Jim Lehrer, Tom Brokaw, Bob Schieffer named to honcho this year's presidential debates
Remember last year, when sponsors of the numerous debates featuring the then-crowded presidential fields in both major parties looked for innovative ways to enliven and redefine the forums? The most obvious examples were the YouTube/CNN debates, with questions from an assortment of regular folks (and, in some cases, eccentrics) that occasionally caught the candidates off-guard or left them nonplussed.
Well, that was then and this is now, as underscored by the announcement today from the Commission on Presidential Debates of the moderators for this fall's faceoffs. Top-notch professionals all, but none likely to push the envelope of the tried-and-true format.
Here's the lineup:
Friday, Sept. 26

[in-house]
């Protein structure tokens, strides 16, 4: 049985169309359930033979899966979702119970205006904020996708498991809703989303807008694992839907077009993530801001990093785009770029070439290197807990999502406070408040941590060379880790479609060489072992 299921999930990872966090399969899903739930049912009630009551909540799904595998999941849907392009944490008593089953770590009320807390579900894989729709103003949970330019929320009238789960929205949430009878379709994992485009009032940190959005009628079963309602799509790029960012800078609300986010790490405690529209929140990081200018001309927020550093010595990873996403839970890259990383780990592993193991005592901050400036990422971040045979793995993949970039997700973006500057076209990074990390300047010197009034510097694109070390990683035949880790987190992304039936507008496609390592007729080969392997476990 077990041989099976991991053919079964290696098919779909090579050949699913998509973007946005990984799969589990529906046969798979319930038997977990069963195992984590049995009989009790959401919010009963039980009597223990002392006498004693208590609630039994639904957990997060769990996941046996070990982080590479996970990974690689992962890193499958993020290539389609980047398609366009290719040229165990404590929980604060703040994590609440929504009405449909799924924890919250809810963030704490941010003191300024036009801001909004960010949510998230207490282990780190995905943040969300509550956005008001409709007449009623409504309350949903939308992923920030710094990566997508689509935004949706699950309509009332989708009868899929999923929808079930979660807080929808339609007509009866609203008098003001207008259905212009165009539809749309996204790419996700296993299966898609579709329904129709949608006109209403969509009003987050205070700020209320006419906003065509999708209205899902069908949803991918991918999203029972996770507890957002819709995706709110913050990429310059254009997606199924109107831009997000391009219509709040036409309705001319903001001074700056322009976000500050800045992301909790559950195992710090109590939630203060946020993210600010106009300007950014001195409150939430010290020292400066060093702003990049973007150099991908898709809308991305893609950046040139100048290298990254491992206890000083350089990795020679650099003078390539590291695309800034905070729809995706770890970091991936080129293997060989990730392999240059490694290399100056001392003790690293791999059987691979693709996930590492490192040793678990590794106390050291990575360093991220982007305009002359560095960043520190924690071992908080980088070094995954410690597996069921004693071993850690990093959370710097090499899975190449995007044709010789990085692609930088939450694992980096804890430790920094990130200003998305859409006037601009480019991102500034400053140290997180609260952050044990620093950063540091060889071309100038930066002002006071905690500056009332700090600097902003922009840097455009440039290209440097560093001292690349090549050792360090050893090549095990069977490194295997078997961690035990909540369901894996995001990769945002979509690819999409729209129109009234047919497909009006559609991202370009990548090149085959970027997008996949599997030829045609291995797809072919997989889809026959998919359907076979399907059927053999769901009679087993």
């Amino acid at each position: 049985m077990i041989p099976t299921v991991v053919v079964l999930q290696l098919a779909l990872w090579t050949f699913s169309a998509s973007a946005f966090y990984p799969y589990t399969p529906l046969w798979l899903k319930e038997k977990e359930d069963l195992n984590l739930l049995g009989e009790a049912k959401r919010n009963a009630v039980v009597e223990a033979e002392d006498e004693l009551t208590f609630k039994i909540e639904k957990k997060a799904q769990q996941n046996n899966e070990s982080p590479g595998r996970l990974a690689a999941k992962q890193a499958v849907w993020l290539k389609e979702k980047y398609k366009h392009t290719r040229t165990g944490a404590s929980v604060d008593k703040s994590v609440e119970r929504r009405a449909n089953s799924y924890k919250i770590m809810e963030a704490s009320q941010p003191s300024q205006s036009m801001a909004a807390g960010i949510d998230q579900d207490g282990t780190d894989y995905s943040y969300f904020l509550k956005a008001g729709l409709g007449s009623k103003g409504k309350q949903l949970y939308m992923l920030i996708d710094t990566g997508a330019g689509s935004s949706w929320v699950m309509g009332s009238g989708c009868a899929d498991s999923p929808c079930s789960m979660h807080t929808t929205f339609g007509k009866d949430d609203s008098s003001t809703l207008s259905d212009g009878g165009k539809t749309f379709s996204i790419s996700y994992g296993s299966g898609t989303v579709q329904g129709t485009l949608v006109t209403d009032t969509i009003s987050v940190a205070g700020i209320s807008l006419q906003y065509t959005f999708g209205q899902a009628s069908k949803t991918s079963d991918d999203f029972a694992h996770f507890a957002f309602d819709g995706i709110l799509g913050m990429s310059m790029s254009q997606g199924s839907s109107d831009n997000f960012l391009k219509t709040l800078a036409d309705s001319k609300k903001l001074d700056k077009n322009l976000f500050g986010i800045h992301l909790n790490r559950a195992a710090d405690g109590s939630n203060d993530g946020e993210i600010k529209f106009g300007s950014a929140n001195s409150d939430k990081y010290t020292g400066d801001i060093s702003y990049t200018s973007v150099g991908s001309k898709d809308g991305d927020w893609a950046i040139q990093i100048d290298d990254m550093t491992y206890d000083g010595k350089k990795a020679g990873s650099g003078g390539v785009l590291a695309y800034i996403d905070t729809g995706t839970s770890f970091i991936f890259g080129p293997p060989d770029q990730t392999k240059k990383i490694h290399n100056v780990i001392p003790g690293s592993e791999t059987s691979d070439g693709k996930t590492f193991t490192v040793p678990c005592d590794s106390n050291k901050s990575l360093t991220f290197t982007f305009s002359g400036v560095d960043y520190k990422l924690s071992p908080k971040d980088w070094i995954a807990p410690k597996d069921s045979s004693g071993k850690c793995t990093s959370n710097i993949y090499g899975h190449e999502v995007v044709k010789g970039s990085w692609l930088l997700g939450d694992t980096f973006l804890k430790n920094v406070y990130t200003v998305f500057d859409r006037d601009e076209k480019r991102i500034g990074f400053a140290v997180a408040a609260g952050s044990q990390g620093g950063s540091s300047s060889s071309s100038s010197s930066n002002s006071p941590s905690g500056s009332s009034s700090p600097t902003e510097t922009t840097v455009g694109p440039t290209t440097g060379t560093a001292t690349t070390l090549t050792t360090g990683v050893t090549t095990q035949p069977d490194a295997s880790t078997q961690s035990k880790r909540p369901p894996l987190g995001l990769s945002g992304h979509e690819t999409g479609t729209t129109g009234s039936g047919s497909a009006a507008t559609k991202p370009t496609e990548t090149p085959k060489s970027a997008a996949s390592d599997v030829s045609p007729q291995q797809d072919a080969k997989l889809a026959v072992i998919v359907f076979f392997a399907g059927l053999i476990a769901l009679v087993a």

The University of Mississippi, Oxford, Miss.
Jim Lehrer (PBS)
Vice presidential debate
Thursday, Oct. 2
Washington University, St. Louis
Gwen Ifill (PBS)
Second presidential debate (town meeting)
Tuesday, Oct. 7
Belmont University, Nashville
Tom Brokaw (NBC)
Third presidential debate
Wednesday, Oct. 15
Hofstra University, Hempstead, N.Y.
Bob Schieffer (CBS)
Also of note is the scheduling of the opening debate. Traditionally, it's the most-watched, with viewership declining -- sometimes substantially -- for the ones that follow. But with much of America occupied by high school football games on autumnal Friday nights -- or tempted by other diversions at the start of the weekend -- the much-ballyhooed excitement about this year's campaign may not be reflected in the ratings for the first forum.
The initial debate in 2004 between President Bush and John Kerry -- hosted by Lehrer -- aired on a Thursday night.
-- Don Frederick